Imperial College London

DrJohannesHattula

Business School

Assistant Professor of Marketing
 
 
 
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Contact

 

+44 (0)20 7594 7571j.hattula Website

 
 
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Location

 

389Business School BuildingSouth Kensington Campus

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Summary

 

Publications

Publication Type
Year
to

11 results found

Herzog W, Hattula J, Dahl D, 2021, Marketers Project Their Personal Preferences onto Consumers: Overcoming the Threat of Egocentric Decision Making, Journal of Marketing Research, ISSN: 0022-2437

Journal article

Hattula J, Herzog W, Dhar R, 2018, When Touch Interfaces Boost Consumer Confidence: The Role of Instrumental Need for Touch, Advances in Consumer Research, ISSN: 0098-9258

Journal article

Hattula JD, Herzog W, Dhar R, 2016, When Multi-Touch Interfaces Facilitate Judgment Confidence: The Role of Instrumental Need for Touch, Society for Consumer Psychology

Conference paper

Schmidt, Martin, Hattula, Johannes, Schmitz, Christian, Reinecke, Svenet al., 2016, Marketing Department’s Influence and Information Dissemination Within in a Firm: Evidence for an Inverted U-Shaped Relationship, 16th Biennial World Marketing Congress, Publisher: Springer, Pages: 22-22, ISSN: 2363-6173

Conference paper

Hattula JD, Herzog W, Dhar R, 2015, When Multi-Touch Interfaces Facilitate Judgment Confidence: The Role of Instrumental Need for Touch, 0th Triennial Invitational Choice Symposium 2016

Conference paper

Hattula, Johannes D, Schmitz, Christian, Schmidt, Martin, Reinecke, Svenet al., 2015, Is more always better? An investigation into the relationship between marketing influence and managers’ market intelligence dissemination, accepted for publication, International Journal of Research in Marketing, Vol: 32, Pages: 179-186, ISSN: 0167-8116

How does the influence of the marketing department within an organization affect marketing managers' dissemination of market intelligence (i.e., knowledge about customer needs and competitor activities) to managers of other departments? Three studies with 711 executive managers and integrated survey and experimental data offer insights. Rather than the positive relationship indicated by conventional wisdom, the study results indicate a curvilinear, inverted U-shaped effect of marketing's influence on marketing managers' dissemination of market intelligence. Managers in a marketing department with moderate influence within the organization are significantly more likely to disseminate market intelligence than are those in low and, interestingly, those in high influence departments. This finding adds nuance to the existing body of knowledge showing countervailing effects of a strong marketing department and implies that executives need to carefully manage the organization's culture to ensure well-balanced influences of the marketing department in relation to other corporate functions.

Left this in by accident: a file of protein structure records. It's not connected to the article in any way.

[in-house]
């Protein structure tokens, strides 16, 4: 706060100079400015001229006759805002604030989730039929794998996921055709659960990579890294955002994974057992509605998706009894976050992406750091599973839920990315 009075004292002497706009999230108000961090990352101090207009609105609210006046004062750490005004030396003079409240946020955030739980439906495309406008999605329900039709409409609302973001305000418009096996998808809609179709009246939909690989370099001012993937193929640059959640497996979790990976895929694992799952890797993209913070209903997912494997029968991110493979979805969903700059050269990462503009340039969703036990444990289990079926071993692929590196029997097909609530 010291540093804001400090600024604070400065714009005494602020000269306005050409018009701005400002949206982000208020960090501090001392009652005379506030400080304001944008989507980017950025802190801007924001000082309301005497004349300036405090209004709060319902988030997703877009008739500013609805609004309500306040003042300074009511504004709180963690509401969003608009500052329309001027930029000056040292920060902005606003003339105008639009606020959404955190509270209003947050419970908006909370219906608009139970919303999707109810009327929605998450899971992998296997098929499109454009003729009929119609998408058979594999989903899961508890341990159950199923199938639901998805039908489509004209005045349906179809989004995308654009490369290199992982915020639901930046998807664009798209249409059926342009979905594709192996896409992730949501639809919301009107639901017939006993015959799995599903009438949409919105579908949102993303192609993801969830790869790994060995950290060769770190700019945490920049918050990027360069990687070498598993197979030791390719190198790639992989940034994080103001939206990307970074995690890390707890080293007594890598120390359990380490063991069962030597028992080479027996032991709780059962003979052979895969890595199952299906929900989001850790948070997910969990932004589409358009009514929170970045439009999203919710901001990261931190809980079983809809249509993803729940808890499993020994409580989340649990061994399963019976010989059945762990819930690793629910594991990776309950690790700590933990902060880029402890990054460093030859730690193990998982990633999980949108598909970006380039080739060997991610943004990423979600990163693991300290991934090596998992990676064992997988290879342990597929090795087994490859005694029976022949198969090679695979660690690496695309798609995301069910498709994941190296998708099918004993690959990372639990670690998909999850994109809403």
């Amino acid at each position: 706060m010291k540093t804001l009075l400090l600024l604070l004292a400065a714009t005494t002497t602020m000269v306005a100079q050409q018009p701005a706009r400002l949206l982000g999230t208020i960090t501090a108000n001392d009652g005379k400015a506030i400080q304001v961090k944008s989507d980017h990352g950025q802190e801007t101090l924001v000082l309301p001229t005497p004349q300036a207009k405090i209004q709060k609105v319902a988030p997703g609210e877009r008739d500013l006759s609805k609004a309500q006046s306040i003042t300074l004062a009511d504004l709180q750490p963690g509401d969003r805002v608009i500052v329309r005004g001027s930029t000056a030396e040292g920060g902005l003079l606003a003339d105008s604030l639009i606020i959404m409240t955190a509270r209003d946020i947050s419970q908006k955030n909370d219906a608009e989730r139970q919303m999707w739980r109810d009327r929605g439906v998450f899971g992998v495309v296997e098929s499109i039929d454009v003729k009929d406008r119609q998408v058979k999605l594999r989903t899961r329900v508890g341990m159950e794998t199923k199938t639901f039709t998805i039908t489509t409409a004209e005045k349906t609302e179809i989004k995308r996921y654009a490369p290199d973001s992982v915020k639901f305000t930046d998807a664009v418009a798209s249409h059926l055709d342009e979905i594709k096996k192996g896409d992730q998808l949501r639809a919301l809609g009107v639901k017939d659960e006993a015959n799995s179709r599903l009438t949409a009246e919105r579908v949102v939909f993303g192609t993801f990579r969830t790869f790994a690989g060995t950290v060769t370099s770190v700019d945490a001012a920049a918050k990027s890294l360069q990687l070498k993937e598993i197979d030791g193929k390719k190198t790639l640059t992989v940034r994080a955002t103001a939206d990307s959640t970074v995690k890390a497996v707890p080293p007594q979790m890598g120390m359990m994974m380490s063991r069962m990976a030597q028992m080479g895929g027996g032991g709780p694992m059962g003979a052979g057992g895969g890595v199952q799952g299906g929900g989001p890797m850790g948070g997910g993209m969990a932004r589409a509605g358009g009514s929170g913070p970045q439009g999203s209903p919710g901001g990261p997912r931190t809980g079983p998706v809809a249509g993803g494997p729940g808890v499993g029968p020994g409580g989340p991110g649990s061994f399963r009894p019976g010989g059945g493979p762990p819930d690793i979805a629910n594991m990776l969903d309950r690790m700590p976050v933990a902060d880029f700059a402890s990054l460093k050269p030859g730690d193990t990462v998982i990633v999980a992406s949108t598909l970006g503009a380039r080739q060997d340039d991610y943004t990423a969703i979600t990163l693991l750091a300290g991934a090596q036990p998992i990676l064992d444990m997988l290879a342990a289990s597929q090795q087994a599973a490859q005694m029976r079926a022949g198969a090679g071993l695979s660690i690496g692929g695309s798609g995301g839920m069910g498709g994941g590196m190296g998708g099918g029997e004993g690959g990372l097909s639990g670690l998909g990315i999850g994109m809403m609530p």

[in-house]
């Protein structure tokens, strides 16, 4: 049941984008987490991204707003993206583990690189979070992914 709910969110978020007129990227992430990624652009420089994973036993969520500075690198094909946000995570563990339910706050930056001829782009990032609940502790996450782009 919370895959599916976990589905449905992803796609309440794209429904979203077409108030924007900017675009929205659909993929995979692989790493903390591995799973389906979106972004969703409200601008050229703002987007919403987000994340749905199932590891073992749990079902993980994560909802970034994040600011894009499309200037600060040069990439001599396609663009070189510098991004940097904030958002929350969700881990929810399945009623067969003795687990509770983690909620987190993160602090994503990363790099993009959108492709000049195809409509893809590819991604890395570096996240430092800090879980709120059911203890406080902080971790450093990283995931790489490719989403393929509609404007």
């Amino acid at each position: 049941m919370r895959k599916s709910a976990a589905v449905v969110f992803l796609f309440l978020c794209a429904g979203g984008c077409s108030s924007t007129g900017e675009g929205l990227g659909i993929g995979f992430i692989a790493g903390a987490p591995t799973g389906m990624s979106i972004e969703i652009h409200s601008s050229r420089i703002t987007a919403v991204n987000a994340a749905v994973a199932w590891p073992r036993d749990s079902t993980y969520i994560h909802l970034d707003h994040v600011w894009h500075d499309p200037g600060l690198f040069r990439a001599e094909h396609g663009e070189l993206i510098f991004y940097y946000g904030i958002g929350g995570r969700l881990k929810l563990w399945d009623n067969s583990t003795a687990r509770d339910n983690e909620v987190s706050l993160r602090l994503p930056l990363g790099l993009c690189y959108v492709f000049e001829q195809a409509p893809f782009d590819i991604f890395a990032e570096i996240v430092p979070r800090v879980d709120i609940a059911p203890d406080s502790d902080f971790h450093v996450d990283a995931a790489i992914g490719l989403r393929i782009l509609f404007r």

Journal article

Hattula, Johannes D, Herzog, Walter, Dahl, Darren W, Reinecke, Svenet al., 2015, Managerial empathy facilitates egocentric predictions of consumer preferences, Journal of Marketing Research, Vol: 52, Pages: 235-252, ISSN: 1547-7193

Common wisdom suggests that managerial empathy (i.e., the mental process of taking a consumer perspective) helps executives separate their personal consumption preferences from those of consumers, thereby preventing egocentric preference predictions. The results of the present investigation, however, show exactly the opposite. First, the authors find that managerial empathy ironically accelerates self-reference in predictions of consumer preferences. Second, managers’ self-referential tendencies increase with empathy because taking a consumer perspective activates managers’ private consumer identity and, thus, their personal consumption preferences. Third, empathic managers’ self-referential preference predictions make them less likely to use market research results. Fourth, the findings imply that when explicitly instructed to do so, managers are capable of suppressing their private consumer identity in the process of perspective taking, which helps them reduce self-referential preference predictions. To support their conclusions, the authors present four empirical studies with 480 experienced marketing managers and show that incautiously taking the perspective of consumers causes self-referential decisions in four contexts: product development, communication management, pricing, and celebrity endorsement.

Journal article

Hattula, Johannes D, 2015, Interview: Putting Yourself in the Customer's Shoes Doesn't Work, Harvard Business Review, Vol: 93, Pages: 34-35, ISSN: 0017-8012

Journal article

Hattula, Johannes, Schmidt, Martin, Schmitz, Christian, Reinecke, Svenet al., 2013, How does Marketing Department’s Influence Affect the Dissemination of Market Intelligence across the Firm? Evidence for an Inverted U-Shaped Relationship, EMAC European Marketing Academy Conference, Istanbul, Turkey

Conference paper

Hattula, Johannes, Herzog, Walter, Dahl, Darren W, Reinecke, Svenet al., 2012, When Empathic Managers Become Consumers: A Self-Referential Bias, Association for Consumer Research North American Conference, Vancouver, British Columbia, Canada

Conference paper

Hattula, Johannes, Herzog, Walter, Dahl, Darren W, Reinecke, Svenet al., 2011, When Empathic Managers Misunderstand Their Customers: Evidence for a Self-Referential Bias, INFORMS Marketing Science Conference, Boston, Massachusetts, USA

Conference paper

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